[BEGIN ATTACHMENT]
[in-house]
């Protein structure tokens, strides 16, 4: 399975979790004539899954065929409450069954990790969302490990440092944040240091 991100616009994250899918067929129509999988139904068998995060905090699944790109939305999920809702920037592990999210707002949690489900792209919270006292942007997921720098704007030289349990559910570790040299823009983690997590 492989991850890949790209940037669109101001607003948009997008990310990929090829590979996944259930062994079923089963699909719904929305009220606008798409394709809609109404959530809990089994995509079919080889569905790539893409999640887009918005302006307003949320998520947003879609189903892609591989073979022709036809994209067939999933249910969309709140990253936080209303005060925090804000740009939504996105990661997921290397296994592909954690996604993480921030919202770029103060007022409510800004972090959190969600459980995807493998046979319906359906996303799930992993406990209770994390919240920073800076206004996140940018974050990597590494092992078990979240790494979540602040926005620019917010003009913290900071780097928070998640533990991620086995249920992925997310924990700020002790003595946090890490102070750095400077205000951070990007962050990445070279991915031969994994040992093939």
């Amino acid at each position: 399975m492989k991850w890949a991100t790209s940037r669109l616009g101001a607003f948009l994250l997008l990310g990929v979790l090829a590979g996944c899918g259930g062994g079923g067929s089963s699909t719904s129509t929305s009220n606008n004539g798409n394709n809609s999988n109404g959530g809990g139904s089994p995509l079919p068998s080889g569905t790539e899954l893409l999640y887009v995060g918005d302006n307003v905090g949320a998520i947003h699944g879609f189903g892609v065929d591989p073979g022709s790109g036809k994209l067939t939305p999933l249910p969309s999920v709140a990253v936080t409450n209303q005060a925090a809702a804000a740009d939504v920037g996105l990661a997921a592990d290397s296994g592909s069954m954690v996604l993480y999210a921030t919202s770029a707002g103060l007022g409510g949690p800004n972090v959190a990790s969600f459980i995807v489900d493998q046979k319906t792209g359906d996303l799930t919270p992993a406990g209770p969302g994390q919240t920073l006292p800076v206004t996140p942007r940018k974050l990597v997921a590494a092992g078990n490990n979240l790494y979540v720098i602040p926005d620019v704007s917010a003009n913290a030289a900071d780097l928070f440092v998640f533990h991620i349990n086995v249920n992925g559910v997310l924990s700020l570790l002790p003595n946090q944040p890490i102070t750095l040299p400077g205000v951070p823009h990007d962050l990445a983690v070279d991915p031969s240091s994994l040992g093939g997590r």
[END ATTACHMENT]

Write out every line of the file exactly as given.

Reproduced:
[in-house]
């Protein structure tokens, strides 16, 4: 399975979790004539899954065929409450069954990790969302490990440092944040240091 991100616009994250899918067929129509999988139904068998995060905090699944790109939305999920809702920037592990999210707002949690489900792209919270006292942007997921720098704007030289349990559910570790040299823009983690997590 492989991850890949790209940037669109101001607003948009997008990310990929090829590979996944259930062994079923089963699909719904929305009220606008798409394709809609109404959530809990089994995509079919080889569905790539893409999640887009918005302006307003949320998520947003879609189903892609591989073979022709036809994209067939999933249910969309709140990253936080209303005060925090804000740009939504996105990661997921290397296994592909954690996604993480921030919202770029103060007022409510800004972090959190969600459980995807493998046979319906359906996303799930992993406990209770994390919240920073800076206004996140940018974050990597590494092992078990979240790494979540602040926005620019917010003009913290900071780097928070998640533990991620086995249920992925997310924990700020002790003595946090890490102070750095400077205000951070990007962050990445070279991915031969994994040992093939």
């Amino acid at each position: 399975m492989k991850w890949a991100t790209s940037r669109l616009g101001a607003f948009l994250l997008l990310g990929v979790l090829a590979g996944c899918g259930g062994g079923g067929s089963s699909t719904s129509t929305s009220n606008n004539g798409n394709n809609s999988n109404g959530g809990g139904s089994p995509l079919p068998s080889g569905t790539e899954l893409l999640y887009v995060g918005d302006n307003v905090g949320a998520i947003h699944g879609f189903g892609v065929d591989p073979g022709s790109g036809k994209l067939t939305p999933l249910p969309s999920v709140a990253v936080t409450n209303q005060a925090a809702a804000a740009d939504v920037g996105l990661a997921a592990d290397s296994g592909s069954m954690v996604l993480y999210a921030t919202s770029a707002g103060l007022g409510g949690p800004n972090v959190a990790s969600f459980i995807v489900d493998q046979k319906t792209g359906d996303l799930t919270p992993a406990g209770p969302g994390q919240t920073l006292p800076v206004t996140p942007r940018k974050l990597v997921a590494a092992g078990n490990n979240l790494y979540v720098i602040p926005d620019v704007s917010a003009n913290a030289a900071d780097l928070f440092v998640f533990h991620i349990n086995v249920n992925g559910v997310l924990s700020l570790l002790p003595n946090q944040p890490i102070t750095l040299p400077g205000v951070p823009h990007d962050l990445a983690v070279d991915p031969s240091s994994l040992g093939g997590r």